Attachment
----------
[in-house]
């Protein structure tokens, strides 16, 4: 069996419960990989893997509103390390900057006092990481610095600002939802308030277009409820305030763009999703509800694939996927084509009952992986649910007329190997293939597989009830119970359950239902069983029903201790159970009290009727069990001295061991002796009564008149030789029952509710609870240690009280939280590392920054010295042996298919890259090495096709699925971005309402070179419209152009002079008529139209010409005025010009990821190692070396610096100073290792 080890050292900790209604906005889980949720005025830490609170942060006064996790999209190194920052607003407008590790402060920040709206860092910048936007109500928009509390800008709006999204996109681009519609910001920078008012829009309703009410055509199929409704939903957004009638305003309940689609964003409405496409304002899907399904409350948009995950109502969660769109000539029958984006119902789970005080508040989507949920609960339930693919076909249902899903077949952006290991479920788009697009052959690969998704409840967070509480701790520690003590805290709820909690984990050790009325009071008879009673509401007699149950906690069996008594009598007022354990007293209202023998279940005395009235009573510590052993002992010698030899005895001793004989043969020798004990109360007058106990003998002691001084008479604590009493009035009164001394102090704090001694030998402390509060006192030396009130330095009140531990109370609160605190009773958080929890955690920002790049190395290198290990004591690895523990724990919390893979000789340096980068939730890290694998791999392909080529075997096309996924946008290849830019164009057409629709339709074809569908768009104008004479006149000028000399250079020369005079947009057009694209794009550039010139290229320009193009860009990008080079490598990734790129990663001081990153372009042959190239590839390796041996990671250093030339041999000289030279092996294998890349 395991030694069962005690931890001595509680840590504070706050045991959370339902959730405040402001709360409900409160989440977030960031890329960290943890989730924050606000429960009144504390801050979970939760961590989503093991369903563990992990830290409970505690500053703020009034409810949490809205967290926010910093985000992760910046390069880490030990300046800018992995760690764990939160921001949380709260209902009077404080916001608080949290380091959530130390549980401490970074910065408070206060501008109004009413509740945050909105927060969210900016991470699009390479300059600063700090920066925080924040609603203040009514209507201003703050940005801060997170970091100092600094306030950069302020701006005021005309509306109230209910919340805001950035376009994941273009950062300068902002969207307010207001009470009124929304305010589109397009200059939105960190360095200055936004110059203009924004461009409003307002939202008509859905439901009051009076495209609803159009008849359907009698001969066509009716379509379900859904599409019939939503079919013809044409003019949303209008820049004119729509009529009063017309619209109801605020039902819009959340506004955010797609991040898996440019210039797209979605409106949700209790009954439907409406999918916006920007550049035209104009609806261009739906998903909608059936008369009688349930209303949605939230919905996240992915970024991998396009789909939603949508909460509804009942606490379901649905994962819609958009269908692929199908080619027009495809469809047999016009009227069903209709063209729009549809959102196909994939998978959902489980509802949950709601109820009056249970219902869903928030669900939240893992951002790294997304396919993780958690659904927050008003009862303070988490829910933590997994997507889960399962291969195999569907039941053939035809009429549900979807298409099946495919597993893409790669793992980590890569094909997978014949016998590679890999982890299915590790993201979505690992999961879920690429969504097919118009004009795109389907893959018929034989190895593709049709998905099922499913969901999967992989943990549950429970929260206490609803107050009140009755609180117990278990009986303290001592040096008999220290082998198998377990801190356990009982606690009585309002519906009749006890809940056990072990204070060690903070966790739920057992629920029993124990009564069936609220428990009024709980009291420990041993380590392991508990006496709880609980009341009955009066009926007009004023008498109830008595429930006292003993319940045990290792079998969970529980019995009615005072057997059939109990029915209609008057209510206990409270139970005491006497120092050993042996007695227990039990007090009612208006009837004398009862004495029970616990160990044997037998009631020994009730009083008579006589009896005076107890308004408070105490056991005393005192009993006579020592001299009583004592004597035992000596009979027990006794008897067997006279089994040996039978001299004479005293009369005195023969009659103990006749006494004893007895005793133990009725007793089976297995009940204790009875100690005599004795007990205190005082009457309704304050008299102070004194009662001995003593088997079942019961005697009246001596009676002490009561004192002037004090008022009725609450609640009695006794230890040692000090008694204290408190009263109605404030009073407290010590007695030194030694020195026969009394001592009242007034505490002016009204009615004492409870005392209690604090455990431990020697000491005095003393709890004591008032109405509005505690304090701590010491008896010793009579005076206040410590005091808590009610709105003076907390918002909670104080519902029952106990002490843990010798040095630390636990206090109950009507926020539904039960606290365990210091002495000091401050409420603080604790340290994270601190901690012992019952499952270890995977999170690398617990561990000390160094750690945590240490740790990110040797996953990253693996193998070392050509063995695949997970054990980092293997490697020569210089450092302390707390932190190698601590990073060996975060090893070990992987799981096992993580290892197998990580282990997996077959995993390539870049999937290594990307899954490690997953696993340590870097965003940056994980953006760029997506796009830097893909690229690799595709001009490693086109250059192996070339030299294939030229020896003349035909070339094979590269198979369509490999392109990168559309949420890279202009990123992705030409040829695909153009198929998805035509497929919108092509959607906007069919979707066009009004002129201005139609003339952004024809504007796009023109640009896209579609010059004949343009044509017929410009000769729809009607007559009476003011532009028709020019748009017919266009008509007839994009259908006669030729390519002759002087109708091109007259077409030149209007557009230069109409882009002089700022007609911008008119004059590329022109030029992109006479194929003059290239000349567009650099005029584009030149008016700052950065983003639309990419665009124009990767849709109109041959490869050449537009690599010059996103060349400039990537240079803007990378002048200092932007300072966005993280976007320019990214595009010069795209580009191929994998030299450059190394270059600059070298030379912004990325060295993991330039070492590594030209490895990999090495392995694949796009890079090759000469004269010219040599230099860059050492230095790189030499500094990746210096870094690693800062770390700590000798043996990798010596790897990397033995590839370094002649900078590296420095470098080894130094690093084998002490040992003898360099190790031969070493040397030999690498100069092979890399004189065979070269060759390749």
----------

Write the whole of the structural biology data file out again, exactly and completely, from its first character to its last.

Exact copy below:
[in-house]
């Protein structure tokens, strides 16, 4: 069996419960990989893997509103390390900057006092990481610095600002939802308030277009409820305030763009999703509800694939996927084509009952992986649910007329190997293939597989009830119970359950239902069983029903201790159970009290009727069990001295061991002796009564008149030789029952509710609870240690009280939280590392920054010295042996298919890259090495096709699925971005309402070179419209152009002079008529139209010409005025010009990821190692070396610096100073290792 080890050292900790209604906005889980949720005025830490609170942060006064996790999209190194920052607003407008590790402060920040709206860092910048936007109500928009509390800008709006999204996109681009519609910001920078008012829009309703009410055509199929409704939903957004009638305003309940689609964003409405496409304002899907399904409350948009995950109502969660769109000539029958984006119902789970005080508040989507949920609960339930693919076909249902899903077949952006290991479920788009697009052959690969998704409840967070509480701790520690003590805290709820909690984990050790009325009071008879009673509401007699149950906690069996008594009598007022354990007293209202023998279940005395009235009573510590052993002992010698030899005895001793004989043969020798004990109360007058106990003998002691001084008479604590009493009035009164001394102090704090001694030998402390509060006192030396009130330095009140531990109370609160605190009773958080929890955690920002790049190395290198290990004591690895523990724990919390893979000789340096980068939730890290694998791999392909080529075997096309996924946008290849830019164009057409629709339709074809569908768009104008004479006149000028000399250079020369005079947009057009694209794009550039010139290229320009193009860009990008080079490598990734790129990663001081990153372009042959190239590839390796041996990671250093030339041999000289030279092996294998890349 395991030694069962005690931890001595509680840590504070706050045991959370339902959730405040402001709360409900409160989440977030960031890329960290943890989730924050606000429960009144504390801050979970939760961590989503093991369903563990992990830290409970505690500053703020009034409810949490809205967290926010910093985000992760910046390069880490030990300046800018992995760690764990939160921001949380709260209902009077404080916001608080949290380091959530130390549980401490970074910065408070206060501008109004009413509740945050909105927060969210900016991470699009390479300059600063700090920066925080924040609603203040009514209507201003703050940005801060997170970091100092600094306030950069302020701006005021005309509306109230209910919340805001950035376009994941273009950062300068902002969207307010207001009470009124929304305010589109397009200059939105960190360095200055936004110059203009924004461009409003307002939202008509859905439901009051009076495209609803159009008849359907009698001969066509009716379509379900859904599409019939939503079919013809044409003019949303209008820049004119729509009529009063017309619209109801605020039902819009959340506004955010797609991040898996440019210039797209979605409106949700209790009954439907409406999918916006920007550049035209104009609806261009739906998903909608059936008369009688349930209303949605939230919905996240992915970024991998396009789909939603949508909460509804009942606490379901649905994962819609958009269908692929199908080619027009495809469809047999016009009227069903209709063209729009549809959102196909994939998978959902489980509802949950709601109820009056249970219902869903928030669900939240893992951002790294997304396919993780958690659904927050008003009862303070988490829910933590997994997507889960399962291969195999569907039941053939035809009429549900979807298409099946495919597993893409790669793992980590890569094909997978014949016998590679890999982890299915590790993201979505690992999961879920690429969504097919118009004009795109389907893959018929034989190895593709049709998905099922499913969901999967992989943990549950429970929260206490609803107050009140009755609180117990278990009986303290001592040096008999220290082998198998377990801190356990009982606690009585309002519906009749006890809940056990072990204070060690903070966790739920057992629920029993124990009564069936609220428990009024709980009291420990041993380590392991508990006496709880609980009341009955009066009926007009004023008498109830008595429930006292003993319940045990290792079998969970529980019995009615005072057997059939109990029915209609008057209510206990409270139970005491006497120092050993042996007695227990039990007090009612208006009837004398009862004495029970616990160990044997037998009631020994009730009083008579006589009896005076107890308004408070105490056991005393005192009993006579020592001299009583004592004597035992000596009979027990006794008897067997006279089994040996039978001299004479005293009369005195023969009659103990006749006494004893007895005793133990009725007793089976297995009940204790009875100690005599004795007990205190005082009457309704304050008299102070004194009662001995003593088997079942019961005697009246001596009676002490009561004192002037004090008022009725609450609640009695006794230890040692000090008694204290408190009263109605404030009073407290010590007695030194030694020195026969009394001592009242007034505490002016009204009615004492409870005392209690604090455990431990020697000491005095003393709890004591008032109405509005505690304090701590010491008896010793009579005076206040410590005091808590009610709105003076907390918002909670104080519902029952106990002490843990010798040095630390636990206090109950009507926020539904039960606290365990210091002495000091401050409420603080604790340290994270601190901690012992019952499952270890995977999170690398617990561990000390160094750690945590240490740790990110040797996953990253693996193998070392050509063995695949997970054990980092293997490697020569210089450092302390707390932190190698601590990073060996975060090893070990992987799981096992993580290892197998990580282990997996077959995993390539870049999937290594990307899954490690997953696993340590870097965003940056994980953006760029997506796009830097893909690229690799595709001009490693086109250059192996070339030299294939030229020896003349035909070339094979590269198979369509490999392109990168559309949420890279202009990123992705030409040829695909153009198929998805035509497929919108092509959607906007069919979707066009009004002129201005139609003339952004024809504007796009023109640009896209579609010059004949343009044509017929410009000769729809009607007559009476003011532009028709020019748009017919266009008509007839994009259908006669030729390519002759002087109708091109007259077409030149209007557009230069109409882009002089700022007609911008008119004059590329022109030029992109006479194929003059290239000349567009650099005029584009030149008016700052950065983003639309990419665009124009990767849709109109041959490869050449537009690599010059996103060349400039990537240079803007990378002048200092932007300072966005993280976007320019990214595009010069795209580009191929994998030299450059190394270059600059070298030379912004990325060295993991330039070492590594030209490895990999090495392995694949796009890079090759000469004269010219040599230099860059050492230095790189030499500094990746210096870094690693800062770390700590000798043996990798010596790897990397033995590839370094002649900078590296420095470098080894130094690093084998002490040992003898360099190790031969070493040397030999690498100069092979890399004189065979070269060759390749």